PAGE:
If you’ve ever watched a horror movie and found yourself yelling at the screen, begging the frightened girl not to run into the dark woods where the murderer is clearly waiting, then this part of the Relapse Recovery Plan may feel familiar to you.

You go back and you replay the movie of your relapse and, if you replay it in enough vivid detail, you can see the moment you went off course, the moment you ran into the dark woods when you would have been better staying put, taking a deep breath, and making a good decision.

5: What can I do to prevent this situation from producing the same reaction (a relapse) next time?

First of all, ask yourself honestly:

Was/is this situation something I can control, influence or manage?

If, for example, you tend to relapse after a big fight with your partner, then this is something you can hopefully have some control over. Sitting down with your partner to discuss the root cause of all these fights are going to do you far more long-term good than if you simply opted for a quick fix solution like breathing exercises.

On the other hand, it might be a situation that you can’t control such as terrible traffic or a terrible, angry boss. However, even in situations that you can’t control, you can always control your reaction to it.

So, in this step, ask yourself first if you can prevent the situation from happening again.

If so, how? If not, ask yourself what clear, specific, actionable steps you can take to ensure you respond to the situation differently next time.

6: What thoughts/feelings/emotions came up for you in your trigger situation?

You can come up with a thousand amazing strategies for dealing with a specific situation but that doesn’t stop a different situation from occurring which produces the same feelings and, ultimately, the same relapse reaction.

So it makes sense to tackle the thoughts, feelings and emotions surrounding a trigger situation separately from the situation itself.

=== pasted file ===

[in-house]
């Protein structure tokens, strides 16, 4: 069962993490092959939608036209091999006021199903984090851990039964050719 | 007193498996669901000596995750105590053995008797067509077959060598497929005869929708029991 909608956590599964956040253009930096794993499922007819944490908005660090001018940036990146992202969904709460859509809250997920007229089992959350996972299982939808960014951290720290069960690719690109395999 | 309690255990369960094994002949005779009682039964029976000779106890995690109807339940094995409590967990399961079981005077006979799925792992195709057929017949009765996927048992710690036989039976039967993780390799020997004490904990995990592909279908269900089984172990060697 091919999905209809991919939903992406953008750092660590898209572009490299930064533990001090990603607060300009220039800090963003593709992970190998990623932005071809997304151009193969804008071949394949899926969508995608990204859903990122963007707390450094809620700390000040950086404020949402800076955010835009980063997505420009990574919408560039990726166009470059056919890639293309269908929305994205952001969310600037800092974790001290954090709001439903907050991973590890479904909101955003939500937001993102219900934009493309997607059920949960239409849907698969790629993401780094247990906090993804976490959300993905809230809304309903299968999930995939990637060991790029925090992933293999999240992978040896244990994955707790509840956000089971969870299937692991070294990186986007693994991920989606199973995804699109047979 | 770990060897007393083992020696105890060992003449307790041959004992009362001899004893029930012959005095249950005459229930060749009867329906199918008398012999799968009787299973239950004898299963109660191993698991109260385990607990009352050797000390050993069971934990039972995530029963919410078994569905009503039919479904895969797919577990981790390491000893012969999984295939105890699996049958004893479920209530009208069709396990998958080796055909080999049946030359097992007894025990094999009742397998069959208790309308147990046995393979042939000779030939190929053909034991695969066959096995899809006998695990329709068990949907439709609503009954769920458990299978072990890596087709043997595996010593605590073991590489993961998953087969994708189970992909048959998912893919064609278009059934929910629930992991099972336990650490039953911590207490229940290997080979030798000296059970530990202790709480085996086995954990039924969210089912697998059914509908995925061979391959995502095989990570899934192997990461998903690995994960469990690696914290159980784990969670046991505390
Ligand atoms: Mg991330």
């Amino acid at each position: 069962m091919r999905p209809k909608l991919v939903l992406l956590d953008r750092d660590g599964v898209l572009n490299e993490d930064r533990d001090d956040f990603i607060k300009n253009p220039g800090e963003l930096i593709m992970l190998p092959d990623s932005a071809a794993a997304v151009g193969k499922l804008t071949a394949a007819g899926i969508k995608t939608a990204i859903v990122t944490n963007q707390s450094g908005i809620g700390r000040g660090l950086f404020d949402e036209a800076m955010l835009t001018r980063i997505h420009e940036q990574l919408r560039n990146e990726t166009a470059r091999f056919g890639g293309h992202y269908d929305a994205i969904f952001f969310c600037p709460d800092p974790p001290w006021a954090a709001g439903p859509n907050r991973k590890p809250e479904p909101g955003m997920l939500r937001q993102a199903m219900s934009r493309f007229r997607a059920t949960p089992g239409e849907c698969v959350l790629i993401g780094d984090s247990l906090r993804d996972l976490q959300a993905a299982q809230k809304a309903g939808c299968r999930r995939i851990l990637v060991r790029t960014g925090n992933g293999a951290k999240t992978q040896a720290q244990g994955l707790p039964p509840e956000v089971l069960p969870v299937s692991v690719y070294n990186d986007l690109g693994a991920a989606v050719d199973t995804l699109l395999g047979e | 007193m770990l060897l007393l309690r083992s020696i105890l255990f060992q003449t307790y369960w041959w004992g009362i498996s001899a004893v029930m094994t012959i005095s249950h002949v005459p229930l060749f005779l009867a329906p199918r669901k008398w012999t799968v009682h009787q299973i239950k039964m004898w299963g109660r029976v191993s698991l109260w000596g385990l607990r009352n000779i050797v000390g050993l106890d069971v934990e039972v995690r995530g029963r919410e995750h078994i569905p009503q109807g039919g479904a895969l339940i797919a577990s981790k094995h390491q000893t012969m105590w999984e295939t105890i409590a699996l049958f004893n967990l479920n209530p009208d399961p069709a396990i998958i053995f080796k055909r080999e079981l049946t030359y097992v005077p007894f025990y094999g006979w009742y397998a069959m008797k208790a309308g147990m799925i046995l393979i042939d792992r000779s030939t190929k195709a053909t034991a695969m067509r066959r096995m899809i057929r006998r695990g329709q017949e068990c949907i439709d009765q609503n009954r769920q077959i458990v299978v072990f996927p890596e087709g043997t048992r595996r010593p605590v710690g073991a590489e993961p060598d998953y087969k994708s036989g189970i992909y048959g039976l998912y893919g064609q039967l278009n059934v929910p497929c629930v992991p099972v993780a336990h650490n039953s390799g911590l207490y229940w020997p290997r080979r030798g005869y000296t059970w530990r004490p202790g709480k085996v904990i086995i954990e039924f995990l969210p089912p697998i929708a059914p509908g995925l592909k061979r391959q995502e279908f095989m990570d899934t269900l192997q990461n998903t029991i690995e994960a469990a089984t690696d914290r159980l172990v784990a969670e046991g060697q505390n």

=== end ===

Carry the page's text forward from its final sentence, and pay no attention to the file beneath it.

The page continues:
Did you feel sad? Mad? Bored? Desperate?

What story were you telling yourself in your mind? That a cigarette/drink/drug would make it better? That nothing would make it better so f- it, you might as well smoke anyway?

Identify those thoughts, feelings and emotions that contributed to your relapse and write them down.

7: What actionable things can you do the next time you experience these thoughts/feelings/emotions?

Remember – clear, specific, well-defined.

This could be that instead of smoking on anger or sadness, you break out your journal or speak to a supportive friend to locate the root of those emotions and move towards healing them.

Or it could be that if you get caught up in the story that a relapse would make you feel better, you use a grounding technique to bring you out of that future projection and back into the reality of the present moment. In the here and now, you’ll be able to tell yourself a more truthful story, which is that no matter how much you smoke, drink or use, your trigger situation isn’t going to change.

8: What is the next actionable step you can take today to get back on your journey to freedom?

This isn’t the kind of exercise you do once then forget about forever. This is a living, breathing plan of action for getting you back on track.

By now, you’ve made a list of all the actions you can take but for now, I just want you to focus on one thing. What is the one thing you can do right now -or at least before you go to bed tonight- that you can take to get your relapse recovery underway?

It might be calling your doctor for smoking cessation support or joining the Finding Freedom Support Group on Facebook. It might be stocking up on healthy foods and plenty of water to help you through those withdrawals.

Whatever it is, get to the end of this plan and then go and do it now! The sooner you take action, the sooner that freedom can be yours!

9: What are the three biggest reasons you have for quitting smoking

Finally, finish this exercise by closing your eyes and visualising what your life will be like once you’ve achieved these three things. See what you’ll see, hear what you’ll hear. Feel how good you’ll feel once you’ve achieved all the health, happiness and joy you deserve.

You might find my video on getting motivated to quit smoking helpful for this last step.

Did you know that I now offer one-on-one support and mentoring sessions via Skype? Suitable for anyone quitting smoking, getting sober or dealing with other life challenges.